Missing out on Ohtani hurts, but perspective is important
TORONTO — From elation one day to devastating disappointment the next.
Welcome to being a Toronto Blue Jays fan these days.
The disappointment of Shohei Ohtani choosing the Los Angeles Dodgers one day after erroneous reports had him potentially close to being a Blue Jay is going to leave a bitter taste no matter how rational you can be, especially with this gut punch coming on the heels of two rather ugly postseason exits the past two years.
The emotion of it all and disappointment is palpable and very allowed, but it’s also important to step back and take a realistic view of the situation.
The Blue Jays were one of a small group of teams in the mix for Ohtani, making a pitch backed by a city that caught his attention, being in the ballpark enough monetarily to make them a finalist in the sweepstakes for perhaps the greatest baseball player we’ll ever see.
The fact they were in the mix and Ohtani was intrigued and gave legitimate consideration to continuing his no-doubt Hall of Fame career north of the border has to be remembered.
It also has to be remembered that a free agent deciding where he wants to live and work and with who for the next decade is a very important personal decision, and Los Angeles clearly resonates with the 29-year-old for a lot of reasons, including proximity to Japan, comfort level and the ability to consistently win.
There are likely many other things, too, that Ohtani has little reason to share.
That Brinks truck with $700 million in it helped, too, and the most money we’ve ever seen handed to a professional athlete is hard to top.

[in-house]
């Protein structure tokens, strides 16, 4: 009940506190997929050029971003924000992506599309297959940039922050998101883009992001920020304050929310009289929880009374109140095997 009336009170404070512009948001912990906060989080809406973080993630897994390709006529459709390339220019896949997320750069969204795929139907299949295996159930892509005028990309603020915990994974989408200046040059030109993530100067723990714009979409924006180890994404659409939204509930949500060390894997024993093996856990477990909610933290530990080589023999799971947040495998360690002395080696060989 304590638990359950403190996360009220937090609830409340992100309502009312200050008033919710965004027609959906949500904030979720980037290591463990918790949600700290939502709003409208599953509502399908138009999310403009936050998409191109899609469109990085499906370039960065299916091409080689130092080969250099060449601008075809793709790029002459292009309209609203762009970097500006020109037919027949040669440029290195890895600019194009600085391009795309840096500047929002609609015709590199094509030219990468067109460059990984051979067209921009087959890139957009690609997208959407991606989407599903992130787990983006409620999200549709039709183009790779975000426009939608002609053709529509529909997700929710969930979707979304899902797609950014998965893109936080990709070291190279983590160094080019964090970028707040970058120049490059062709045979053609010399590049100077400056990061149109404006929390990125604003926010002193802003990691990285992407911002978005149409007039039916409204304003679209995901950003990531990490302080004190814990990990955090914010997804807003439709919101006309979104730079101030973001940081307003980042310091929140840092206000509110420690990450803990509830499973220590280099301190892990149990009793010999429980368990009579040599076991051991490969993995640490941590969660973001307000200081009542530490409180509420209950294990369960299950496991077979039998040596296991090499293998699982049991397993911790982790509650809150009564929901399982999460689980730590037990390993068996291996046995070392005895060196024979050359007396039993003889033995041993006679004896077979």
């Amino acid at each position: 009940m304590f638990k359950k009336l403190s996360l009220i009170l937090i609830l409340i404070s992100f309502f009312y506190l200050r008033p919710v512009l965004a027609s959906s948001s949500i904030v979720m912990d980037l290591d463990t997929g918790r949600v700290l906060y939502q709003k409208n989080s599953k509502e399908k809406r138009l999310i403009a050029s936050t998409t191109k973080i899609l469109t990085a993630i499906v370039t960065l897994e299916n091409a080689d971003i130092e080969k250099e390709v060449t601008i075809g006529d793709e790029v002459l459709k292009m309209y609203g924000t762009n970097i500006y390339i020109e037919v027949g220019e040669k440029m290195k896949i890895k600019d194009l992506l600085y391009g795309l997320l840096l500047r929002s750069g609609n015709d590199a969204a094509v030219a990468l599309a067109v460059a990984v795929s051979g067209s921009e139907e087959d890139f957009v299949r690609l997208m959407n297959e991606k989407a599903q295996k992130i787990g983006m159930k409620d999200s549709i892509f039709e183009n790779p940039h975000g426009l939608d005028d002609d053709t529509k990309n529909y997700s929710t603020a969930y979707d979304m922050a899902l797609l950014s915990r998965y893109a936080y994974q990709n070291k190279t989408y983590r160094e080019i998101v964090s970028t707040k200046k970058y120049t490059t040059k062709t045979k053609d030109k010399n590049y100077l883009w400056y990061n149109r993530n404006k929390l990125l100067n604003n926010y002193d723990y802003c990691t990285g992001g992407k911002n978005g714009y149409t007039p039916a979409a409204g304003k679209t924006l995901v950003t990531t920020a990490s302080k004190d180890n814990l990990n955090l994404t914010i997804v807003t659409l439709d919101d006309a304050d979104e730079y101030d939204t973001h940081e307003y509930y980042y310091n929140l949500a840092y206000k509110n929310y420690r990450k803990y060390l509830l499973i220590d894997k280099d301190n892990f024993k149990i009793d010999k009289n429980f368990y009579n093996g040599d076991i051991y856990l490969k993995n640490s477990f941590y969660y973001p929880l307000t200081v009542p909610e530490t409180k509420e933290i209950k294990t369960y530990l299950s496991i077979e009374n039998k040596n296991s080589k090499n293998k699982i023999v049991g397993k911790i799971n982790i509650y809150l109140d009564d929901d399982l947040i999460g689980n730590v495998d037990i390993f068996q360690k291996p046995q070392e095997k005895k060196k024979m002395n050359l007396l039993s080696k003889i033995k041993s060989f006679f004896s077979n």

The Dodgers were always the favourites. Always.
They had been lining this up for well over a year behind the scenes, making sure the resources and everything else needed was in place the minute Ohtani became a free agent.
It would have been a huge upset to see him land anywhere else, but it sure did feel like there was a chance he’d choose Toronto when the winter meetings ended and people within the organization were cautiously optimistic as they waited.
There were many feeling the same sort of disappointment as the fan base Saturday afternoon when Ohtani broke the news on his Instagram page with a giant LA logo and a thoughtful message.
But it’s not back to the drawing board, per se.
The Ohtani chase didn’t come without multiple pivot points, they just won’t have the same sort of impact.
Ohtani and the now-traded Juan Soto represented two elite players without flaws. Those types of players don’t grow on trees and they’re very hard to acquire.
There are options left, however.
All of those names come with some sort of risk attached, but that’s the game you play when you’re not chasing unicorns.
There’s a ton of work left for Ross Atkins and the Jays front office, yet still many ways to build another 90-plus win team.
That’s not to say it will be easy, either, but there’s clearly money to spend.
But now gone is the excitement, star power and massive franchise-altering impact of a Shohei Ohtani coup.
Hollywood has always drawn stars, and it’s now got another.